Questioner: I'm confused about the difference between pleasure and joy. Would you speak about joy, and tell us how it is like and unlike pleasure?
Krishnamurti: What's the difference between pleasure and joy? Don't we know it? Pleasure has a continuity; joy has not. When we say, « I am joyful » it's already finished, but pleasure you can continue. Therefore pleasure is a continuity of that which was, which gave you gratification or pleasure yesterday, which, through thought, you can continue today, tomorrow and sustain it. Whereas joy is something that comes immediately, naturally, and goes away naturally, but if you cling to it, it has already become a memory, a pleasure. It's finished.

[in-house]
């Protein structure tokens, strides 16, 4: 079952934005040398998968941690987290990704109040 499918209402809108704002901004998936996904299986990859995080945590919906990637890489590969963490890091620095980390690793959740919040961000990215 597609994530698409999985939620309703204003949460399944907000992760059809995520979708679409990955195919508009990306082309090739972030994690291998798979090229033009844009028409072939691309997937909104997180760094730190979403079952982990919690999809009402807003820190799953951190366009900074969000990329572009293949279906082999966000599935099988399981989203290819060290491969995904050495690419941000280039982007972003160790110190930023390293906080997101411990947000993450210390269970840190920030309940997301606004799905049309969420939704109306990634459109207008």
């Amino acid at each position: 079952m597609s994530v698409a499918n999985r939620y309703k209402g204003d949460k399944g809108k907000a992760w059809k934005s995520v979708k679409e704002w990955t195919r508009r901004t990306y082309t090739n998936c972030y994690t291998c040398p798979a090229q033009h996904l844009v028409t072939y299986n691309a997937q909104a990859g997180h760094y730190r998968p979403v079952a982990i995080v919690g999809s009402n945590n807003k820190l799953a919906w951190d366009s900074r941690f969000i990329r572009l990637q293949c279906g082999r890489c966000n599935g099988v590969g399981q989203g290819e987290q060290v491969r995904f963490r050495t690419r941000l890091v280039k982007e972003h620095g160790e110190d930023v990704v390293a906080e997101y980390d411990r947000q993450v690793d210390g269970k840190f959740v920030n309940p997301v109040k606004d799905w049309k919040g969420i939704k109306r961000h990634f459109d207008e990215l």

Questioner: Isn't life painful in any case?
Krishnamurti: It all depends. If you have a bad liver, it is. If you have pain, continuous physical pain, it is. If you have psychological pains from being hurt, being lonely, having no fulfilment, being unloved, and so on and so on and so on, life does become a torture. Going to an office daily for the next ten years, forty years, is a dreadful torture. (Laughter.) But that you put up with, because that brings you money, comfort and so on and so on. That you don't call torture.
Questioner: But not going to the office also. . . .
Krishnamurti: One moment, sir; we have not finished that question yet. (Laughter.) Sirs, please; this is not an entertainment.
Questioner: Well, how do you fit. . . .